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Burden on employer to justify exempt/Nonexempt classification

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When deciding on whether an employee is exempt or hourly, be prepared to justify why you classified an employee into the category you did. If the employee challenges your designation and sues for unpaid overtime and other entitlements as an hourly employee (for example, meal and rest periods or itemized pay statements), it’s up to the employer to prove it properly classified the employee.

Advice: If you have any doubts about classification, seek out professional help. Getting it wrong can get very expensive, especially if you have incorrectly classified an entire group, and a court allows a class- or collective-action claim.

Recent case:
Prasad Medepalli worked as a computer coder for Maximus, which had contracts to provide computer software for California’s Healthy Families program. After he lost his job, Medepalli sued, alleging he had been wrongly classified as an exempt professional.

He argued that he didn’t exercise any independent judgment, and simply wrote computer code.

But the company showed that Medepalli did far more. He was essentially asked to look at a complex problem and to develop a computer software solution. For example, he had to take into account variables such as different California rules, regulations and other factors to develop the software interface that government employees would use to determine eligibility and payments.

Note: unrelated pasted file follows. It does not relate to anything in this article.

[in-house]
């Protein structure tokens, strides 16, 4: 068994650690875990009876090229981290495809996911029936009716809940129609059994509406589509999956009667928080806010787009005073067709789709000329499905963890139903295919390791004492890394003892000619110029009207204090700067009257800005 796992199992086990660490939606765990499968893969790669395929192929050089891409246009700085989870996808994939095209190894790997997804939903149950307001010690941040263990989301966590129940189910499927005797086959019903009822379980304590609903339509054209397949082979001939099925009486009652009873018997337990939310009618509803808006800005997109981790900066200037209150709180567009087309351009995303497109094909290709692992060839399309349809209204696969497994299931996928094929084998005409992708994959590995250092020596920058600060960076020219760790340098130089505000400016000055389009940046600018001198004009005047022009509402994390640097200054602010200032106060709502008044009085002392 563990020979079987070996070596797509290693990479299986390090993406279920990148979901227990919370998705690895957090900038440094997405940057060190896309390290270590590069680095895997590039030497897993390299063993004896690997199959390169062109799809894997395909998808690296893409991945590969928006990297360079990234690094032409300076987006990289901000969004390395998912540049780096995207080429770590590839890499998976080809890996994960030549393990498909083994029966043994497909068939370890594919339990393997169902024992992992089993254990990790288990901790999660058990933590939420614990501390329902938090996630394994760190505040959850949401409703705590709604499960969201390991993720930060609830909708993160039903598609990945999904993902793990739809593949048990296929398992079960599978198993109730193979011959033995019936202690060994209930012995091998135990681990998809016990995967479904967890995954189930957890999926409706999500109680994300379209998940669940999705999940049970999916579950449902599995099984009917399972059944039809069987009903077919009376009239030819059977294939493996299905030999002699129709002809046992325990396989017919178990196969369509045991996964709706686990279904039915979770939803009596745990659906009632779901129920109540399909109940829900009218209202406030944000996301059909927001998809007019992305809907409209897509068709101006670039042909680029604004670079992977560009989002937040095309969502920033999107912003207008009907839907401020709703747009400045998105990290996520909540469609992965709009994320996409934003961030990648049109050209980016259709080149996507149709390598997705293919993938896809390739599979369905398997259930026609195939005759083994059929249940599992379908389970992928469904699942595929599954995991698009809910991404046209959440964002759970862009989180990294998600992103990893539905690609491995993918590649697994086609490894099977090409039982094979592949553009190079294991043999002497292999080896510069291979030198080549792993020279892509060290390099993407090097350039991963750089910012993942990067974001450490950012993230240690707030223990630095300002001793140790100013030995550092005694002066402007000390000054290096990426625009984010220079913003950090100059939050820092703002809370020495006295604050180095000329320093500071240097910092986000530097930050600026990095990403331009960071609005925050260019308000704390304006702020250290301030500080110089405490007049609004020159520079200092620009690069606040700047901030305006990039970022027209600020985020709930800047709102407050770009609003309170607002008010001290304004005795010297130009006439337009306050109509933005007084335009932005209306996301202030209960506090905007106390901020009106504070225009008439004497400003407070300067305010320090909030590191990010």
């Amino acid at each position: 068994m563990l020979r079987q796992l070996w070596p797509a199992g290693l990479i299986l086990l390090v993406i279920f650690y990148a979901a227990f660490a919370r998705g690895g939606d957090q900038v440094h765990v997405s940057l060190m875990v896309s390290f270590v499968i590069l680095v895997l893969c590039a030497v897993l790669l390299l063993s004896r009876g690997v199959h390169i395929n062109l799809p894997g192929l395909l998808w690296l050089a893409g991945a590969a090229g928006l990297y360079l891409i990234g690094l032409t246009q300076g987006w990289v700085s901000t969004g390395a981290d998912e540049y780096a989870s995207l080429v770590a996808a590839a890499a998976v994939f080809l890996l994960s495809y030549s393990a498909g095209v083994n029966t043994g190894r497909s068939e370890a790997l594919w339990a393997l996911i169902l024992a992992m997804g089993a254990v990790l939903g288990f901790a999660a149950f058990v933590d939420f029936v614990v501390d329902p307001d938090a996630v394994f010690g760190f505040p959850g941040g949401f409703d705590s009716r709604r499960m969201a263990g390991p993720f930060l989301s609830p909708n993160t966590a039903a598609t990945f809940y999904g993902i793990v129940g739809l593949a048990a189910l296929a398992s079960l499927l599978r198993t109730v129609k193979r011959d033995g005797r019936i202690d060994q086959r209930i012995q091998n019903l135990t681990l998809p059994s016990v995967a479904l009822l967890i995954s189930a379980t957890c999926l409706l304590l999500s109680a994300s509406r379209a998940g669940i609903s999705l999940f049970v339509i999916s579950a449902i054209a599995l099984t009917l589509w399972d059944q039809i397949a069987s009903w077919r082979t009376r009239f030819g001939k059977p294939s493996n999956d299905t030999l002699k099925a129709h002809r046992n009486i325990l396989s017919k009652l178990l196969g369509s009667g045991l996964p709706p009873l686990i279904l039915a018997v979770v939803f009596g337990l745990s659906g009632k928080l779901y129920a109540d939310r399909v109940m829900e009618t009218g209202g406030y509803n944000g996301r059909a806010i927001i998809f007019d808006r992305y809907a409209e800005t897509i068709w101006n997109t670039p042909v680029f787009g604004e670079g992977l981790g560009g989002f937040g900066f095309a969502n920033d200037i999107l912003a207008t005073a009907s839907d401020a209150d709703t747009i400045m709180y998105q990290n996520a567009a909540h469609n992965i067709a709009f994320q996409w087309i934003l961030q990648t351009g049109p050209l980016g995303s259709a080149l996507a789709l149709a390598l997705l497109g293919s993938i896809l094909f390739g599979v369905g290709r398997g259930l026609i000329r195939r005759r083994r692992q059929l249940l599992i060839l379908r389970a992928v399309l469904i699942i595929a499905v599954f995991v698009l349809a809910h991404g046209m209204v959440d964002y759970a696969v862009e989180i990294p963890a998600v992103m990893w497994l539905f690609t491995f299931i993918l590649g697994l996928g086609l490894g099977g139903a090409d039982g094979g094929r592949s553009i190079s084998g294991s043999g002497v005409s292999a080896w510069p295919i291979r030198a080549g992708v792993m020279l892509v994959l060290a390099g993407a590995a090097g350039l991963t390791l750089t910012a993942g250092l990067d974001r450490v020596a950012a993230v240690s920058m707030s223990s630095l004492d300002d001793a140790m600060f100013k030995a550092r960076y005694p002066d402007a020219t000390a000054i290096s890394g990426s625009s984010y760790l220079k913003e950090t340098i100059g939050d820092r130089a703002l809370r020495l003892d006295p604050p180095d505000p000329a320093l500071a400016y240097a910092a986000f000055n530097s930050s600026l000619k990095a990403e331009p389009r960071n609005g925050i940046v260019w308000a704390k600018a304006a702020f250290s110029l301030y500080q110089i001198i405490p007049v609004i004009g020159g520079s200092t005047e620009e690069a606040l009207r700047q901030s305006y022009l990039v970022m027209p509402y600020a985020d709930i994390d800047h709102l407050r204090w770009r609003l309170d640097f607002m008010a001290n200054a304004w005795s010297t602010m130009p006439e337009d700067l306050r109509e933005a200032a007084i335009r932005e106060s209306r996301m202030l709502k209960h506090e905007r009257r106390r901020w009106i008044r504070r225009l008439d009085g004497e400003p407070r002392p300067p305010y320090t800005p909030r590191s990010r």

That was enough for the court to rule that the company had correctly classified Medepalli as exempt. (Medepalli v. Maximus, No. 06-2774, ED CA, 2008)

Final note: It’s a good idea to keep a current copy of all California Industrial Welfare Commission (IWC) wage orders handy. IWC wage orders regulate wages, hours and working conditions for California employees. The IWC has a set of 17 wage orders that apply to specific types of employees. You can download the latest versions from www.dir.ca.gov/iwc/wageorderindustries.htm.

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